Jewish World Review July 24, 2001/ 4 Menachem-Av 5761

Wesley Pruden

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A school for scandal and fun for nearly all -- IF consistency is the rare jewel it's cracked up to be, we've got a diamond mine on Capitol Hill.

Congress did not invent sleaze and sordid behavior, but it was refined and perfected on the Hill. Mark Twain called Congress our only native criminal class, but neither party can take credit for making it so.

Democrats, Republicans, liberals, conservatives, black and white have all served with zeal, if not necessarily distinction, on the faculty of the Congressional School for Scandal.

Rep. Gary Condit of California, a Democrat who seduced an intern and lied to the cops about it when she went missing and the search for her grew cold, is only the latest in a line of grunting and groping public servants who became the stuff of public ridicule. On the whole, our congressional professors of scandal do it with no elan and very little eclat. The interns and aides who come to Washington to learn about politics and governing often see more groping than governing. The din of zippers zipping and pants popping can be deafening.

Democrats have kept their jobs more often than Republicans in the wake of discovery and shame, perhaps because Democratic constituencies are generally more tolerant of booze, drugs and assorted sordid sins and expect their representatives to practice what they preach. Some sins, to employ an out-of-fashion word, are worse than others.

Abusing women, as Bill Clinton demonstrated, is OK, though most other officeholders are expected to do it after office hours. Spreading AIDS with gay abandon is, if not OK, nothing to criticize or condemn. Smoking, however, is bad, very bad. Republican constituencies, on the other hand, usually consign their naughty-doers, once caught, to defeat and oblivion (and to lucrative lobbying careers).

Rep. Wilbur Mills of Arkansas (naturally), dead now 20 years, is nevertheless still the big daddy of the scandalmeisters of the modern era. He hung on for another term after he got caught in the wee hours of a night in 1974 when his mistress, a stripper named Fanne Fox ("the Argentine firecracker"), leaped from his car after a night on the town and jumped into the Tidal Basin. Too bad for Wilbur, a radio reporter happened onto the merry scene.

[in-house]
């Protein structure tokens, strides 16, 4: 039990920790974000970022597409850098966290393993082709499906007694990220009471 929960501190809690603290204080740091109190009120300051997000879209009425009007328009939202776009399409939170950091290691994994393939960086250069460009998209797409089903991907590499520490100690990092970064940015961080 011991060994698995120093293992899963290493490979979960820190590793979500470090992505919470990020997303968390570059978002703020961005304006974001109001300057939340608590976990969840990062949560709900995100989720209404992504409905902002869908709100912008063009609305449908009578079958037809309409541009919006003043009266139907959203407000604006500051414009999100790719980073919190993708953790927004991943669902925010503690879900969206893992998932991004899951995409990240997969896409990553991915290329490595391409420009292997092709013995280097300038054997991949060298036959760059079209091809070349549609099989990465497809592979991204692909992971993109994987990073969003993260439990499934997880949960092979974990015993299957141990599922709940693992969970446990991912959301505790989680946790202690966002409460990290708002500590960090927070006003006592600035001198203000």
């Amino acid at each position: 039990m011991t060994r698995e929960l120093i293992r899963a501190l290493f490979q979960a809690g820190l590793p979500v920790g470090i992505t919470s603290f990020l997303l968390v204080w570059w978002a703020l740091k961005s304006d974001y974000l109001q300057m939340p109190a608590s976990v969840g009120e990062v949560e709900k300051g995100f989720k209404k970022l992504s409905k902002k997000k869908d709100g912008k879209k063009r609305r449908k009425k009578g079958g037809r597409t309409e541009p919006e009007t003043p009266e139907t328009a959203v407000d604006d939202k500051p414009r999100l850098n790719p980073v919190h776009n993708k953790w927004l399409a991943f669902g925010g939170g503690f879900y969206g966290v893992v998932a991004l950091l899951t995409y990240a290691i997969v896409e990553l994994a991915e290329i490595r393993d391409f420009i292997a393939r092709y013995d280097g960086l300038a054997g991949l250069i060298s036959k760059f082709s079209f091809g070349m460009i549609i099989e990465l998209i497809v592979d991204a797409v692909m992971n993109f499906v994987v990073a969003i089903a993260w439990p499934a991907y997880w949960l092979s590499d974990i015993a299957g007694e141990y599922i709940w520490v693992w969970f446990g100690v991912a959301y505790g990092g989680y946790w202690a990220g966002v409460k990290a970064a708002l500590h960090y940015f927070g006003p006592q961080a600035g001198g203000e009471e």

Rep. Barney Frank of Massachusetts, a Democrat who put the gay dogs of Washington on the map, maybe made a little money at it. He was censured by the House Ethics Committee after his lover, a male hooker, was discovered running a whorehouse in Barney's apartment and Barney was discovered using his congressional offices to fix the madam's parking tickets. Barney said he hadn't known what was going on upstairs -- he was only the piano-player and all those soggy towels and discarded condoms never caught his eye -- and his colleagues believed him. Or said they did. The censure was for the parking tickets, not the whoring.

Gaiety, in fact, has done in Members (as congressmen call themselves with no intended irony) from both parties. Rep. Bob Bauman of Maryland, a Republican, pleaded not guilty to soliciting sexual favors from a teen-age boy but was defeated despite the Reagan landslide of 1980. Rep. Jon Hinson of Mississippi, a Republican, acknowledged attending homosexual "events" and barely survived a primary in his culturally conservative district. The next year he was arrested for attempted sodomy in a Capitol Hill men's room, and resigned.

Rep. Daniel Crane of Illinois, a Republican, was censured for soliciting sexual favors from a House page, a 17-year-old girl, and was bounced out of office. Rep. Gerry Studds of Massachusetts, a Democrat, was censured for soliciting a House page, a 17-year-old boy, and was rewarded with re-election and committee chairmanships.

Bob Packwood kissed a couple of women who might have otherwise gone unkissed and was forced to resign from the Senate. His crime was compounded by whispers that he was a lousy lover. Rep. Mel Reynolds of Illinois, a Democrat, was convicted of sexual relations with a 16-year-old girl and served five years for statutory rape. His sentence was commuted by Bill Clinton, who was once accused -- credibly, many people thought -- of rape himself.

Like Bill Clinton, Gary Condit has perfected the skills of manipulation as well as seduction. With the help of a compliant media, the congressman has succeeded in portraying himself as victim, not cad (or worse). His congressional colleagues, some of whom fear the lifting of the rocks under which they live much of their lives, go along with the fashion that whatever a man does after office hours, however sordid or hurtful to others, doesn't count. This was a defense that never occurred to Al Capone, who rarely had anyone rubbed out during office hours.

JWR contributor Wesley Pruden is editor in chief of The Washington Times. Comment by clicking here.

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